• the power of social media
      • the acceptable presentation of the documentary film
      • holding storytellers accountable to the subjects of their stories
      • accuracy in reporting in documentary film
      • the ethics of a white man telling the story of a black man
      • the role of religion in conflict resolution
      • the agency of youth
      • the role of the US military
      • globalization and how it is manifest in our modern culture
      • charitable financial models
      • the ethics of intervention – military, financial, religious, and otherwise
      • the importance of locals’ opinions regarding their own situation and the decisions that will directly impact them
      • the validity of local opinion that has been removed from the situation for many years
      • exacerbating stereotypes
      • the role of the international community in regards to Africa
      • the definition and presence of neocolonialism
      • the danger of oversimplification of complex ideas and situations

How I would love for these topics and those which I have not listed here to be debated among circles of the bright and learned. I would love for the debate to be centered around one of these topics and then discussed at length to further general opinion regarding the issue. I would love for the conversation to move beyond the spread of tabloid headlines to a genuine consideration of the merits of the solutions being advocated for. It saddens me to see that very little such constructive debate and conversation has taken place. I cite yesterday’s panel as a prime example. The topics exist, the educated and vocal people to discuss them exist, but the direction of the conversation is lacking.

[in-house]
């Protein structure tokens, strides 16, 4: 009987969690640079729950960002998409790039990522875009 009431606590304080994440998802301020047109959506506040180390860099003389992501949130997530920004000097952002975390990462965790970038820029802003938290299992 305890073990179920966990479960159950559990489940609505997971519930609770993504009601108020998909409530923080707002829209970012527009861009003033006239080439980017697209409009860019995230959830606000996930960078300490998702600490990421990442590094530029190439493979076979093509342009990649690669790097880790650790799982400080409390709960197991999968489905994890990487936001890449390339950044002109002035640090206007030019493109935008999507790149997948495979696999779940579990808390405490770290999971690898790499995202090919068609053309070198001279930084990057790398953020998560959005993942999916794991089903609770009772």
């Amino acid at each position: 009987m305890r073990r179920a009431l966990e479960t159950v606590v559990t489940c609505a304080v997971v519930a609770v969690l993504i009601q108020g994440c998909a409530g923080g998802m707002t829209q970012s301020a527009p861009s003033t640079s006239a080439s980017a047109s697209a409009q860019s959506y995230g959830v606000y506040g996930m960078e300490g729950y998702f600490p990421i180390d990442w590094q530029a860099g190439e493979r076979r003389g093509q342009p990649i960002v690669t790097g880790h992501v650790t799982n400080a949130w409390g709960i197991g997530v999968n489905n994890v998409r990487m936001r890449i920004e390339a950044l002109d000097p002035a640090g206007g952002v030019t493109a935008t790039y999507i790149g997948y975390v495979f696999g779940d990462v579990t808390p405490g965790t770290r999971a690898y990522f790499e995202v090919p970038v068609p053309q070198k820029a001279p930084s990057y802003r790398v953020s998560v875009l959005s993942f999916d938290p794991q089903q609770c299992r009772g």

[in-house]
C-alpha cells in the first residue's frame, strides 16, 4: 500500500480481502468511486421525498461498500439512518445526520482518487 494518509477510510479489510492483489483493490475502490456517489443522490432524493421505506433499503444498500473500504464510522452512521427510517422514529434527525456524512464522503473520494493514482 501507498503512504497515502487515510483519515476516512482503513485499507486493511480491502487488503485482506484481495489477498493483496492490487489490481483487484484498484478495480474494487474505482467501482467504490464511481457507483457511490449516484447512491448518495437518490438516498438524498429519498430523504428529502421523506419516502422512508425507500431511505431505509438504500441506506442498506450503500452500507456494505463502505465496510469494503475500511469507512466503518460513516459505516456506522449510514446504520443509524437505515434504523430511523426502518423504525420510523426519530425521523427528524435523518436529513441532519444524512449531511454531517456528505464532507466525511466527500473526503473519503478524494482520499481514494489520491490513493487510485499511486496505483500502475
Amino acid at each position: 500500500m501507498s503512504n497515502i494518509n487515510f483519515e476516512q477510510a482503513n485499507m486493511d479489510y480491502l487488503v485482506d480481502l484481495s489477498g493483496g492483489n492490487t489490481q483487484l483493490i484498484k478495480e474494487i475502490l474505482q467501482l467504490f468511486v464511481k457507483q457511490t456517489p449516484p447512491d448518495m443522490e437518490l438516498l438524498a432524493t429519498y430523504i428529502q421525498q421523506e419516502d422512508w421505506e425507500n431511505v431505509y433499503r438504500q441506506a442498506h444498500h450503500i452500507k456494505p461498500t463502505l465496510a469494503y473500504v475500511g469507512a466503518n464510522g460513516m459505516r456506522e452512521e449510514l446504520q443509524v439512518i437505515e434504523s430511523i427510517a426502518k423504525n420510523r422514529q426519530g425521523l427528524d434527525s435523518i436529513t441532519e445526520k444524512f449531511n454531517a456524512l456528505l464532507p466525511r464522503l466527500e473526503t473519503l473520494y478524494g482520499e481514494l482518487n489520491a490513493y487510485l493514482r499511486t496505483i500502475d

In the world’s scrambled efforts to cover every last angle of the story and Invisible Children’s scrambled efforts to respond while retaining the character and transparency the organization has always espoused, a multitude of unlikely “experts” flourished ranging from a 19-year-old PoliSci student from Canada whose blog gained unexplainable traction shortly following the release of Kony 2012 pt. 1 to social media professors jumping at the chance to explain how and why the video went viral as quickly as it did to well-intentioned reporters who had a near-instant response to the public breakdown of co-founder and filmmaker Jason Russell. Each person had a list of sources and a jumbled, partly-researched story to tell. Rather than delve into the many factually inaccurate articles and authoritative, unfounded opinions that comprise the hype surrounding the phenomenon of this campaign, I want instead to promote the conversation that I have yet to see.

May we take this opportunity to actively shape and engage with our own history, rather than just watch it. May we come away from this experience better informed and with a more progressive model of dealing with similar situations in the future. This is a time that will go in history books for years to come. This is the advent of a changing worldview. I hope the dialogue soon comes that will create a forum that appreciates all points of view and allows for their respectful debate.

*****

Return to Panels and Priorities

Continue to II: Invisible Children in Context

*****

These are my personal observations surrounding Kony 2012. I do not try to conceal the fact that I am a part of the Kony 2012 campaign and certainly support it. I do stress that my opinions do not necessarily reflect those of Resolve, Invisible Children, or my colleagues.